One of the biggest weaknesses of the Gear Fit 2 is heart rate monitoring. The device gives relatively accurate resting heart rate measurements — consistently within five beats of a chest strap — but that discrepancy jumps to around 10 or 15 beats off when you start working out. That’s a strange pattern, considering the Gear Fit 2 continuously monitors your heart rate when exercising.
It’s important to note that inconsistent heart rate monitoring is a common issue within the wearable tech industry, but a comparable device like the Garmin Vivosmart HR still offers more precise readings.
The Gear Fit 2’s auto tracking feature also translates to sleep detection, which is a nice touch. It’s impossible for me to verify exactly when I fall asleep each night, but the device accurately recognizes when I wake up each morning. It records my habitual restroom and water breaks throughout the night as well.
You can view several sleep metrics, such as sleep efficiency, time spent asleep, and heart rate, on the Gear Fit 2, but more data is available through S Health in the app. This is where the device breaks down sleep quality into three categories — restless, light, and motionless — and displays them on a graph with corresponding times. Comparable devices like the Jawbone UP3 offer more advanced sleep data, but the Gear Fit 2’s sleep tracking should satisfy most users.
The device has 512GB of RAM and 4GB of storage, so it holds quite a few songs. Music is sent to the the tracker through the Samsung Gear app. If you don’t want to put your own music on the Gear Fit 2, you can also listen to songs from your phone with Bluetooth headphones. App support is limited on the device, but it does sync with Spotify.
Outside of S Health, the Samsung Gear app is pretty bare. Users can share workout statistics, select watch faces, and more through the app, but it primarily acts as a management tool.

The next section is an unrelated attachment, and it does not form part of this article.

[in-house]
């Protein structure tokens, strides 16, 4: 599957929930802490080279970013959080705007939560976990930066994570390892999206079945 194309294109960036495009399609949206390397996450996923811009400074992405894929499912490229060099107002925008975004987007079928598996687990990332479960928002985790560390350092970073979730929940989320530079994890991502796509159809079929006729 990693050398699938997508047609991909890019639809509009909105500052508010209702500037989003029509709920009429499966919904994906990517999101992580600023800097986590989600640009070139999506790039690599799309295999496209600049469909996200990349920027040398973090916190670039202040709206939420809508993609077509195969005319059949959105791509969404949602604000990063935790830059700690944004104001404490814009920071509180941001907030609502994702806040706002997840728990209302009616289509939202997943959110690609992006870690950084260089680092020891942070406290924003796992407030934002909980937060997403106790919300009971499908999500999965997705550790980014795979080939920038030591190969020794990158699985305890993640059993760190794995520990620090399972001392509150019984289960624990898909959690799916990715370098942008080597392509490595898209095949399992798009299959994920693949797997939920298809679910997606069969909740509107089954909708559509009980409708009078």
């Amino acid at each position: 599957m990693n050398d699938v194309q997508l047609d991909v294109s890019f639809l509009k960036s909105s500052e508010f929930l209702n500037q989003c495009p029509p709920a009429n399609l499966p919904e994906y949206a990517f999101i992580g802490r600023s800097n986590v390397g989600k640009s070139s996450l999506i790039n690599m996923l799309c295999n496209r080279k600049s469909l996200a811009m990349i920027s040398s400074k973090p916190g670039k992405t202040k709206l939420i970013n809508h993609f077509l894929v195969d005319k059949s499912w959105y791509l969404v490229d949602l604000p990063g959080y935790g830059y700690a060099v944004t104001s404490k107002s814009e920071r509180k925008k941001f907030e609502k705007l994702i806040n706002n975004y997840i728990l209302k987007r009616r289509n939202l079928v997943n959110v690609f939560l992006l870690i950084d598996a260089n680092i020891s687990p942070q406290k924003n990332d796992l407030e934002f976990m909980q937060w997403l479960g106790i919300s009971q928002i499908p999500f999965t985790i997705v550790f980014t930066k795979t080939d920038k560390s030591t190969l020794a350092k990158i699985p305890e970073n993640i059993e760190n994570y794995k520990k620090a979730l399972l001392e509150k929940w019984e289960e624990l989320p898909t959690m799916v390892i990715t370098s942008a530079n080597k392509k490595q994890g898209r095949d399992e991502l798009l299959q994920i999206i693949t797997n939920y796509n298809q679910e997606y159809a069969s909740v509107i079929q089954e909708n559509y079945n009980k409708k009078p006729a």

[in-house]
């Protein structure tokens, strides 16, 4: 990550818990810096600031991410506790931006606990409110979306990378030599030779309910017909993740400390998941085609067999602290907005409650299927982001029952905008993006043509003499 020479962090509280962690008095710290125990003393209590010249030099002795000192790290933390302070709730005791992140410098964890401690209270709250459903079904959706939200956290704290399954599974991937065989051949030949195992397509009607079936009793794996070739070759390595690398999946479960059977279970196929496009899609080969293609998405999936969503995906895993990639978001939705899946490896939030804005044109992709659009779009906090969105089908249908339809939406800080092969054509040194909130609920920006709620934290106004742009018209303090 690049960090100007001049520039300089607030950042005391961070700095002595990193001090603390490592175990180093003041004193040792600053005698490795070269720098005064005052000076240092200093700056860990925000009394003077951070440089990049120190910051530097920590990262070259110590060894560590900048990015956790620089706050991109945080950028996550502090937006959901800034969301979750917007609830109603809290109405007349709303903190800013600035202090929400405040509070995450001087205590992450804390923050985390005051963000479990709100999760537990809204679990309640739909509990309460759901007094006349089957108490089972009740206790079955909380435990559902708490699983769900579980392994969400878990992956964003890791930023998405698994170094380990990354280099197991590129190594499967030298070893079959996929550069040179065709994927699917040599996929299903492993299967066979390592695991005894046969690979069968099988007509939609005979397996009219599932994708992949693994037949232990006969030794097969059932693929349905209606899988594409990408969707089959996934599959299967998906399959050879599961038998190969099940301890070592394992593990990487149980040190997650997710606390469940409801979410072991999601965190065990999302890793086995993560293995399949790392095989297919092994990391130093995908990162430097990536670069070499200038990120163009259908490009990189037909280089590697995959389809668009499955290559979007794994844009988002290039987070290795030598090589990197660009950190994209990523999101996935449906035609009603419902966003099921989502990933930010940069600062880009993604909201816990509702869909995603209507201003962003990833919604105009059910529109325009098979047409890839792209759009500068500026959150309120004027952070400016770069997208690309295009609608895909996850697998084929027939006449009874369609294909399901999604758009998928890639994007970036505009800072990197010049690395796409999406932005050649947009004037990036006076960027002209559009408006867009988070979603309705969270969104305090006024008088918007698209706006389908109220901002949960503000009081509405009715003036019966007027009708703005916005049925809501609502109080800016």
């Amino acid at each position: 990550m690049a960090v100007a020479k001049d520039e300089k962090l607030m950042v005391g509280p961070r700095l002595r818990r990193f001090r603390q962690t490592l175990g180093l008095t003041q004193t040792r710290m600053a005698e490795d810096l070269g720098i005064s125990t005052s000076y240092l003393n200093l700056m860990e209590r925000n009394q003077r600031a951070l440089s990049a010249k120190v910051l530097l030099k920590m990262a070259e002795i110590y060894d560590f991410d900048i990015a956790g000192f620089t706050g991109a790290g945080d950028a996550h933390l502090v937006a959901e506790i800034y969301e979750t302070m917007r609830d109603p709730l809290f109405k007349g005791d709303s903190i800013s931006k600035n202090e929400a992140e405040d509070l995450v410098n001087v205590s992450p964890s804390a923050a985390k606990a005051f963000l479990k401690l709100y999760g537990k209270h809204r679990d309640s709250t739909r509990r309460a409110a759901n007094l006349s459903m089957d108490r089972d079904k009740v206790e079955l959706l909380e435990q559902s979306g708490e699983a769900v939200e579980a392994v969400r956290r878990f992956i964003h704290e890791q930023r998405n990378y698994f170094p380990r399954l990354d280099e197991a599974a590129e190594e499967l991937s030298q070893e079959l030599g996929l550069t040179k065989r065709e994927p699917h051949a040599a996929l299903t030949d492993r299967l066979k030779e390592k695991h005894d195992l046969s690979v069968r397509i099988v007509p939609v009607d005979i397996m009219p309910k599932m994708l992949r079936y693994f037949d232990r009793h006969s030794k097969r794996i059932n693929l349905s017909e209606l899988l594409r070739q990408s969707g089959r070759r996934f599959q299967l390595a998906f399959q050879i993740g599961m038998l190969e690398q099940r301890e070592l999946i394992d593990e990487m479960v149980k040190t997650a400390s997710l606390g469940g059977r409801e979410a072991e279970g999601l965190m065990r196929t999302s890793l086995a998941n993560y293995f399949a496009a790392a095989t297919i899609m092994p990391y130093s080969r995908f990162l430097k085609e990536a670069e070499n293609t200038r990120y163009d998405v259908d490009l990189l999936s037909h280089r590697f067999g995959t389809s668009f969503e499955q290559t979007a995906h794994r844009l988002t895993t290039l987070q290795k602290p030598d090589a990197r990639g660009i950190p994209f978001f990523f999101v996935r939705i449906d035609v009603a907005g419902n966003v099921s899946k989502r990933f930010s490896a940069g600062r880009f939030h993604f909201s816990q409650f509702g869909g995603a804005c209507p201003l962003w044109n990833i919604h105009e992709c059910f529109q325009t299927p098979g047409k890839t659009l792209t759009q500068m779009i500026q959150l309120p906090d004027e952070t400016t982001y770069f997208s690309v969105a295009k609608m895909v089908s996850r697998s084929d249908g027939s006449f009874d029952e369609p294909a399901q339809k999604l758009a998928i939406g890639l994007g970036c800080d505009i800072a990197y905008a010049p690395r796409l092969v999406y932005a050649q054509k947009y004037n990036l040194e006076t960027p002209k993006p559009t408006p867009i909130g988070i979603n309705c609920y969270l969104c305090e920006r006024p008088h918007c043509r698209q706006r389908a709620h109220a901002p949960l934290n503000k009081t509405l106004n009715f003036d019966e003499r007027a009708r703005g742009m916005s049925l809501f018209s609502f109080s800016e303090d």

Other than reading material, S Health offers little more than the activity data already available through the device. With that said, I used S Health more than any other app platform. It breaks down all of your fitness metrics — including information on sleeping patterns — under the “Me” tab. You can also set goals, track daily progression, and view a weekly summary of activity within this category. There is a way to compare results and compete within the Samsung community, but it requires an account.
S Health is a decent fitness tracking platform overall, but Fitbit’s app is easier to use and provides a more comprehensive health breakdown.
Many fitness trackers display smartphone notifications, but they’re somewhat sporadic and unreliable. In that regard, the Gear Fit 2 was a pleasant surprise. Calls, texts, social media alerts, Slack messages, and emails consistently registered on the device, and they actually appeared faster than the notifications I received on the Samsung Gear S2. The Gear Fit 2 doesn’t have voice-to-text, but it still helps keep my phone in my pocket.
Beyond being just an extension of my phone, the Gear Fit 2 also has several different activity alerts. As the device tracks your movement, it keeps you informed on goal progression, sleeping patterns, and other prolonged periods of inactivity. These are small reminders, but they offer encouragement along the way.